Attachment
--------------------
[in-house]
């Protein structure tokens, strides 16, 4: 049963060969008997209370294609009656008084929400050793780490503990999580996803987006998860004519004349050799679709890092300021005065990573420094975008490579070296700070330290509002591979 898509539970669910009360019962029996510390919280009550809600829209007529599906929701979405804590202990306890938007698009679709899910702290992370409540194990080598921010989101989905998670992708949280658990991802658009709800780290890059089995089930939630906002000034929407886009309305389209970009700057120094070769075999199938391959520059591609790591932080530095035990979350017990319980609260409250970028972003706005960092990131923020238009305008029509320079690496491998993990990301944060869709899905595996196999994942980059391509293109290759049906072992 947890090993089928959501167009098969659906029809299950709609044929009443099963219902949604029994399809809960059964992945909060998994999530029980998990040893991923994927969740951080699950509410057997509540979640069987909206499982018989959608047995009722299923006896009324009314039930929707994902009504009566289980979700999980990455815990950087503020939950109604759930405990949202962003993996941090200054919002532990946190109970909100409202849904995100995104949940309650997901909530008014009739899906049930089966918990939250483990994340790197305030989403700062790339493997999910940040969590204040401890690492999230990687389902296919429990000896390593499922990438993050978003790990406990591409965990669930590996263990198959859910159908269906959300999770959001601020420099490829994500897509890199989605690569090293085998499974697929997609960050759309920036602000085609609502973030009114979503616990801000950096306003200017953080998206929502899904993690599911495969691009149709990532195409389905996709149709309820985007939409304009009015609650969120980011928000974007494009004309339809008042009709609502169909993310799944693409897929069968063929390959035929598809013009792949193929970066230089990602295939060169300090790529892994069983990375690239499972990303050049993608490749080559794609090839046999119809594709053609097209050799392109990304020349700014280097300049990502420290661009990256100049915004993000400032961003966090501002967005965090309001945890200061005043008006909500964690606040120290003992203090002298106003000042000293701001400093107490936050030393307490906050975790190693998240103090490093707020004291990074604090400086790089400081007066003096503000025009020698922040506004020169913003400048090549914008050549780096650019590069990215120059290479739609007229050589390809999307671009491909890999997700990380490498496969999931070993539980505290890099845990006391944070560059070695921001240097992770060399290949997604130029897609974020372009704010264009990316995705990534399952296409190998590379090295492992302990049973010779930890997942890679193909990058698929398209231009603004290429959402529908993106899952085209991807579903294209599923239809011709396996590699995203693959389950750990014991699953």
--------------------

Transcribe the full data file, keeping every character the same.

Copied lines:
[in-house]
């Protein structure tokens, strides 16, 4: 049963060969008997209370294609009656008084929400050793780490503990999580996803987006998860004519004349050799679709890092300021005065990573420094975008490579070296700070330290509002591979 898509539970669910009360019962029996510390919280009550809600829209007529599906929701979405804590202990306890938007698009679709899910702290992370409540194990080598921010989101989905998670992708949280658990991802658009709800780290890059089995089930939630906002000034929407886009309305389209970009700057120094070769075999199938391959520059591609790591932080530095035990979350017990319980609260409250970028972003706005960092990131923020238009305008029509320079690496491998993990990301944060869709899905595996196999994942980059391509293109290759049906072992 947890090993089928959501167009098969659906029809299950709609044929009443099963219902949604029994399809809960059964992945909060998994999530029980998990040893991923994927969740951080699950509410057997509540979640069987909206499982018989959608047995009722299923006896009324009314039930929707994902009504009566289980979700999980990455815990950087503020939950109604759930405990949202962003993996941090200054919002532990946190109970909100409202849904995100995104949940309650997901909530008014009739899906049930089966918990939250483990994340790197305030989403700062790339493997999910940040969590204040401890690492999230990687389902296919429990000896390593499922990438993050978003790990406990591409965990669930590996263990198959859910159908269906959300999770959001601020420099490829994500897509890199989605690569090293085998499974697929997609960050759309920036602000085609609502973030009114979503616990801000950096306003200017953080998206929502899904993690599911495969691009149709990532195409389905996709149709309820985007939409304009009015609650969120980011928000974007494009004309339809008042009709609502169909993310799944693409897929069968063929390959035929598809013009792949193929970066230089990602295939060169300090790529892994069983990375690239499972990303050049993608490749080559794609090839046999119809594709053609097209050799392109990304020349700014280097300049990502420290661009990256100049915004993000400032961003966090501002967005965090309001945890200061005043008006909500964690606040120290003992203090002298106003000042000293701001400093107490936050030393307490906050975790190693998240103090490093707020004291990074604090400086790089400081007066003096503000025009020698922040506004020169913003400048090549914008050549780096650019590069990215120059290479739609007229050589390809999307671009491909890999997700990380490498496969999931070993539980505290890099845990006391944070560059070695921001240097992770060399290949997604130029897609974020372009704010264009990316995705990534399952296409190998590379090295492992302990049973010779930890997942890679193909990058698929398209231009603004290429959402529908993106899952085209991807579903294209599923239809011709396996590699995203693959389950750990014991699953």